• Vapour refrigerant recovery refers to the method where refrigerant is removed while in a vapour state. Overall, the most time spent recovering refrigerant is in vapour form. When done effectively and with an advanced recovery machine, more removed vapour is then condensed into a liquid in the recovery cylinder. This option is typically slower than liquid recovery as higher pressures build within the recovery tank, and the tank may require cooling via either submersion in an ice bucket or by running cold water over the cylinder.
  • Push-pull refrigerant recovery refers to the method where the recovery unit effectively pulls vapour from the recovery cylinder, creating pressurized gas that then pushes the liquid from the entire system, ultimately returning it once again to the recovery cylinder. This process is slightly more complicated and should only be used for faster recovery on larger systems with more than 10 kilograms of refrigerant. For service technicians who know that a larger job requires more time, push-pull recovery is the best choice.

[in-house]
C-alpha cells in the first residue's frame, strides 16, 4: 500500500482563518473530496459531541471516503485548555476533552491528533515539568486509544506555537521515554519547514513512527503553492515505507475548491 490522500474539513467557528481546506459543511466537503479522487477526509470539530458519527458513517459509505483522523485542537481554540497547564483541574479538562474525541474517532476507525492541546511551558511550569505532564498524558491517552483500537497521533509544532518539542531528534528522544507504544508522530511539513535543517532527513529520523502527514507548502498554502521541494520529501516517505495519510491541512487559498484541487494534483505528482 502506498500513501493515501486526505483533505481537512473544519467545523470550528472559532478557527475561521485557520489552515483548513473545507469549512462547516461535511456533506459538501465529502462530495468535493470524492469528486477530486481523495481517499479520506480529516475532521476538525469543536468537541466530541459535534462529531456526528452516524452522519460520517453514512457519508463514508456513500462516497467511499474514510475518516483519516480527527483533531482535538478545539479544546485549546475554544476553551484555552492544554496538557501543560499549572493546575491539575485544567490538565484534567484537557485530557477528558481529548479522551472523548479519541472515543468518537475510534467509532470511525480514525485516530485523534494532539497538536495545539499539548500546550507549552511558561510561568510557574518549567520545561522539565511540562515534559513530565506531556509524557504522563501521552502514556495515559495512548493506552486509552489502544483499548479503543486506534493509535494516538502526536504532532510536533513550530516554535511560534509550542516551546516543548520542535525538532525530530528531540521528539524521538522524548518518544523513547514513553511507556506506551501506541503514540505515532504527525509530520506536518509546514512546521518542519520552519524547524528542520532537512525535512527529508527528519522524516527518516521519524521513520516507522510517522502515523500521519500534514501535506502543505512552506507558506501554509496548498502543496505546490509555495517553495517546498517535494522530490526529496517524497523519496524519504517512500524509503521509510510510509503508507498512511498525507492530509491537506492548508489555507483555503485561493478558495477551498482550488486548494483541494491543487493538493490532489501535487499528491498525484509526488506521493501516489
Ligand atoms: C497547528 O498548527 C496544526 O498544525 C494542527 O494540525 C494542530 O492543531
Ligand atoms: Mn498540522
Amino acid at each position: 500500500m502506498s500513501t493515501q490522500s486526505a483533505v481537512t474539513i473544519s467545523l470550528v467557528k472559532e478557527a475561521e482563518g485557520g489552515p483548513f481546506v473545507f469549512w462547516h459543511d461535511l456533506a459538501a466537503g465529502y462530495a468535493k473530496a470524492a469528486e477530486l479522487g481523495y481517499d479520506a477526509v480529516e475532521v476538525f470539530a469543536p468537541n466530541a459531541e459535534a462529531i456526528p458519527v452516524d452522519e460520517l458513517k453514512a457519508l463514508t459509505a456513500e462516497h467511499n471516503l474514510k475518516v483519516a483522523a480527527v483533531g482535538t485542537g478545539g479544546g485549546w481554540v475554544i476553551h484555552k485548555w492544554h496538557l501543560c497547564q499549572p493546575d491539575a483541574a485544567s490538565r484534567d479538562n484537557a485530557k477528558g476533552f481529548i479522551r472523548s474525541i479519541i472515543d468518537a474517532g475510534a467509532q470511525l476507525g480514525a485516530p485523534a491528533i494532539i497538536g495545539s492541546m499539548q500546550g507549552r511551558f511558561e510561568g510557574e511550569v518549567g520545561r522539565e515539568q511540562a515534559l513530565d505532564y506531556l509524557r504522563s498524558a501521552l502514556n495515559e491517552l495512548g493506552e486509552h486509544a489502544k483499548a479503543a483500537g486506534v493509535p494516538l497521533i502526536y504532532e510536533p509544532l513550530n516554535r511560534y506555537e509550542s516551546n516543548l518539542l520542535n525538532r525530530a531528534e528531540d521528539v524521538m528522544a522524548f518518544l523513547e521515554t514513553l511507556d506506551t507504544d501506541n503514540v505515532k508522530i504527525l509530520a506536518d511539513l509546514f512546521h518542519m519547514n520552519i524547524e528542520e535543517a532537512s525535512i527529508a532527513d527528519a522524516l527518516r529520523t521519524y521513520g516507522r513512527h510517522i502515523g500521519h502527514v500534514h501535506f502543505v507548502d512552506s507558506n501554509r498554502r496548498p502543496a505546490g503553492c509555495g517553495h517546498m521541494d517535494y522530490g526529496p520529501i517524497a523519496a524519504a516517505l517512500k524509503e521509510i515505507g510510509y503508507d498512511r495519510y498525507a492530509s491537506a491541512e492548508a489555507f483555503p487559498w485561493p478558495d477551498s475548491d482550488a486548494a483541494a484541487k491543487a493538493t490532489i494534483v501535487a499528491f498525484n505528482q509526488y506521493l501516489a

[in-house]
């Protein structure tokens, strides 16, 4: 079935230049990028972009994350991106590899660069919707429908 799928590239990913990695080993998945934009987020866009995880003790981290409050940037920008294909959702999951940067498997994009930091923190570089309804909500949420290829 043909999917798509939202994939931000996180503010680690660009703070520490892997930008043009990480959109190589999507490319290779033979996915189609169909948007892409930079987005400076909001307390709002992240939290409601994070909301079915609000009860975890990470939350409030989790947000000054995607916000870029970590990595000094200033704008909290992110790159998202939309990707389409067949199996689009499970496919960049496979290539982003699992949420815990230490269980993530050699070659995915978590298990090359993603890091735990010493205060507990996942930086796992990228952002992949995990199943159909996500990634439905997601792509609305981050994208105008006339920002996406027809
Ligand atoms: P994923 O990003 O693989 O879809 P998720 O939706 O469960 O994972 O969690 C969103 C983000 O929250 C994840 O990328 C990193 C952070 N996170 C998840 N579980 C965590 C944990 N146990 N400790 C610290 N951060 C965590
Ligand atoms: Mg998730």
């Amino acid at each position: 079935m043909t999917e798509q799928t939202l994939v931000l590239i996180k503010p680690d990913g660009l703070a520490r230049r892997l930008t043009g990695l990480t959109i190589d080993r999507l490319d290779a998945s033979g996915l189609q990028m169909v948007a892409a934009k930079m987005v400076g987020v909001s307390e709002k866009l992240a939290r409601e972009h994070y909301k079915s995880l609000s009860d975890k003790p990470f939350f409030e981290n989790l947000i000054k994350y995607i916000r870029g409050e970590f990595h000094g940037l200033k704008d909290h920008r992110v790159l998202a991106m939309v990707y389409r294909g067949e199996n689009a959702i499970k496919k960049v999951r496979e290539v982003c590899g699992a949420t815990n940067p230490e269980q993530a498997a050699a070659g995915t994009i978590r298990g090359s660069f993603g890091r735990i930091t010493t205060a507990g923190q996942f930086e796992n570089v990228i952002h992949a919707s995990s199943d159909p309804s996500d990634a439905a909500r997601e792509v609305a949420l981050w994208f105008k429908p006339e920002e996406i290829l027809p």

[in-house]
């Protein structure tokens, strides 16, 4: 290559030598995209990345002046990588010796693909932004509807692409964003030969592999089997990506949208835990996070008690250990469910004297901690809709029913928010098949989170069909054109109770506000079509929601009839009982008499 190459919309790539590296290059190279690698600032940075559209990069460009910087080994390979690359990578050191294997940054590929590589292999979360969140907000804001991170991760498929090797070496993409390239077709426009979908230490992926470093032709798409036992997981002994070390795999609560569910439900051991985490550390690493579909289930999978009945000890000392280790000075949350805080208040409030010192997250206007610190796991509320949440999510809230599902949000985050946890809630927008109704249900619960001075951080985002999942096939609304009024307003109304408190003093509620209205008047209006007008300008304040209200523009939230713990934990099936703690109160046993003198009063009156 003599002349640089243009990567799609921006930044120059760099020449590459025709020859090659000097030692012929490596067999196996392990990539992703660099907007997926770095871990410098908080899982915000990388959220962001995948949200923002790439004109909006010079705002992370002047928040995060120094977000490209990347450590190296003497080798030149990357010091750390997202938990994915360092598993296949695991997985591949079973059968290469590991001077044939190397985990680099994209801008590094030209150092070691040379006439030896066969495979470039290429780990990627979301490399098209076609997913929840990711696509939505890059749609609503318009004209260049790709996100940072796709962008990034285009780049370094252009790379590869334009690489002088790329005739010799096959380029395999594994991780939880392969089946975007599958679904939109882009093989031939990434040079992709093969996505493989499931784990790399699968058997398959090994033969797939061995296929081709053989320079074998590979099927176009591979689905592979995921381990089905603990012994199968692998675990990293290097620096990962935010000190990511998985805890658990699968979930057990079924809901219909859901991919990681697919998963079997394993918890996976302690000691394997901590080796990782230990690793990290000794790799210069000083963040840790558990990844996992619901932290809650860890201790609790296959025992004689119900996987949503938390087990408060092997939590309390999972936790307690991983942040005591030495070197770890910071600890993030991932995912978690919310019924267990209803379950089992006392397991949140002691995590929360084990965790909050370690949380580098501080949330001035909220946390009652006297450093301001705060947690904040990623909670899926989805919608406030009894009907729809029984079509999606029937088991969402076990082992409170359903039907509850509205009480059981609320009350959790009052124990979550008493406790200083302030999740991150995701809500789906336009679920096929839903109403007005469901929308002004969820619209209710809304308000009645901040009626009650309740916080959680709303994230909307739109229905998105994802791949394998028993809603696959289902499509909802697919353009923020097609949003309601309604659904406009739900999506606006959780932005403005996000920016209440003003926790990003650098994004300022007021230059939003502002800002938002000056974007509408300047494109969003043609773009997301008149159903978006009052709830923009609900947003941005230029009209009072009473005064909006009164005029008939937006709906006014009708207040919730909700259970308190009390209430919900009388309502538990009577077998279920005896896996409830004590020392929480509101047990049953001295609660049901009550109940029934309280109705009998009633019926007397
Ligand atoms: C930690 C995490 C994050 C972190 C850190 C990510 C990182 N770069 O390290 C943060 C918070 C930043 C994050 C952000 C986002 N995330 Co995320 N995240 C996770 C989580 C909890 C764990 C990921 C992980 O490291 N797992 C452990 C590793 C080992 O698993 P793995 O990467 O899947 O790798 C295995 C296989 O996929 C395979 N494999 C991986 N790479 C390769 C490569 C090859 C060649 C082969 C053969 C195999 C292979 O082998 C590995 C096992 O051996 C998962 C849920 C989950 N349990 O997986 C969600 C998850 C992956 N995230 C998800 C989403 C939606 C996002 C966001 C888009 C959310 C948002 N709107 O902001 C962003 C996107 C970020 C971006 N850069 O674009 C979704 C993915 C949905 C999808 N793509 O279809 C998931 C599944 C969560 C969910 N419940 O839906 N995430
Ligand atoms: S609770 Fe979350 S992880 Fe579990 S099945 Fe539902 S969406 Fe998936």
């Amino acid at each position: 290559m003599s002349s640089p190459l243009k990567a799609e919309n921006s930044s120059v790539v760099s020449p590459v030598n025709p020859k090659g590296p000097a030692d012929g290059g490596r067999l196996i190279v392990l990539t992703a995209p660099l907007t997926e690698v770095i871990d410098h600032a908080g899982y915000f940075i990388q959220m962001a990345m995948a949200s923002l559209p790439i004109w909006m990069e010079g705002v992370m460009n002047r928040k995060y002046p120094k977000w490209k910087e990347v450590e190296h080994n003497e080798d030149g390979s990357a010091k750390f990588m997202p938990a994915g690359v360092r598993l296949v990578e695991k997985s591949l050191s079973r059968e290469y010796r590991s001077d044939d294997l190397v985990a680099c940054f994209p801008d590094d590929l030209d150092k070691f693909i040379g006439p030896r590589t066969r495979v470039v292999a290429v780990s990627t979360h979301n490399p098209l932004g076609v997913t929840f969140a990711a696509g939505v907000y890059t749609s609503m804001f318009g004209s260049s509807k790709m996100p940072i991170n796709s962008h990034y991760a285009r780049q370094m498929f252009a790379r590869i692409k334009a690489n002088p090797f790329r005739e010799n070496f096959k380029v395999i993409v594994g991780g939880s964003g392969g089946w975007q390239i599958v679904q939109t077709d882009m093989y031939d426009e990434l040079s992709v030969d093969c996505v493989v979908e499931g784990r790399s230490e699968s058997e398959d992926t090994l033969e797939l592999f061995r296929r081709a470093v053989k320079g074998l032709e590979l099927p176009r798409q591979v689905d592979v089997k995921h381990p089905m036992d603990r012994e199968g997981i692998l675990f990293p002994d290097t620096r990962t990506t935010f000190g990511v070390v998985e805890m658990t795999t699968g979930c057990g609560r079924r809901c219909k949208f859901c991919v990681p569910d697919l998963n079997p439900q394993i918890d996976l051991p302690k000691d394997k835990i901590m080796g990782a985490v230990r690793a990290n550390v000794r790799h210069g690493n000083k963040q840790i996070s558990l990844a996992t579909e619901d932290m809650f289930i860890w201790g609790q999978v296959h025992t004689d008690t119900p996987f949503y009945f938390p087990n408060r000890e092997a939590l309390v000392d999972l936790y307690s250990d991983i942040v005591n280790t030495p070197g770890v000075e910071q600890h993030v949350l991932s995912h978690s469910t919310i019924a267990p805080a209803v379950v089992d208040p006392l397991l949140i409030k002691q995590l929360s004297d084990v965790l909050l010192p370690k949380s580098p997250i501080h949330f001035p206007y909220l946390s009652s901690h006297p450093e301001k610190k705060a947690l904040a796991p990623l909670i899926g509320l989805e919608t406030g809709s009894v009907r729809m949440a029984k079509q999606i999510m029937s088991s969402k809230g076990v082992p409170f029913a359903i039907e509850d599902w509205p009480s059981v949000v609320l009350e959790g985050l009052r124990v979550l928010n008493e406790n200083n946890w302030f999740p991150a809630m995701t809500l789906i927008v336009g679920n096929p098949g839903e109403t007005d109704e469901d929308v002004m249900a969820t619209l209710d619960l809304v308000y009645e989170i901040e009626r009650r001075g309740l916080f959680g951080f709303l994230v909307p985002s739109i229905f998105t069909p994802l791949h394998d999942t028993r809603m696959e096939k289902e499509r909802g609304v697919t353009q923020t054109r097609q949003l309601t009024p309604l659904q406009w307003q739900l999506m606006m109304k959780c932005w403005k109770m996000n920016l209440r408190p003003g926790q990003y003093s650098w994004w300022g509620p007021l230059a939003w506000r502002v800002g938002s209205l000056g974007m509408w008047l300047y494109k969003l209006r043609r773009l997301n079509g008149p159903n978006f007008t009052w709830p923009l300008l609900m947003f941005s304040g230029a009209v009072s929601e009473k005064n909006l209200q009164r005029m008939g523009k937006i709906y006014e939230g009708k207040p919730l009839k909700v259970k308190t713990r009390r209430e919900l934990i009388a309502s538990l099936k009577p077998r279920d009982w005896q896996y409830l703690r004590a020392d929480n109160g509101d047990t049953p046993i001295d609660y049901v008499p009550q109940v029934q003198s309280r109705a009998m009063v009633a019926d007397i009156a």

Knowing the impact that hoses and Schrader valves have on the overall speed of any given recovery method is extremely important to the efficiency of the job. As a rule of thumb, using a hose thick in diameter and short in length results in faster rates of recovery. Utilizing short, larger diameter hoses lessens the restriction within the hose itself and provides a larger pathway for the refrigerant to travel through thereby creating a greater flow of refrigerant recovered in far less time. Similarly, using valve core removal tools to remove the Schrader valves minimize restrictions and allow for even smoother flow of refrigerant.

To simplify overall setup for any job, connecting the recovery machine directly to the system and throttling as necessary at the recovery machine speeds up set-up time, eliminates one more hose connection that would otherwise be required and means one less hose, one less step.

It is recommended that service technicians use a filter dryer before the inlet port to ensure the continued protection of the recovery machine. The state of your filter dryer is telling of how bad the contaminants or physical filtration within the system may be. Through general use, these machines are likely to be exposed to external contaminants that impact the longevity and life of professional equipment. Keeping dirt, metallic slivers and other debris out of the machine, and making it a practice to swap out filter driers and screens regularly aids greatly to ensuring quality and reliable use.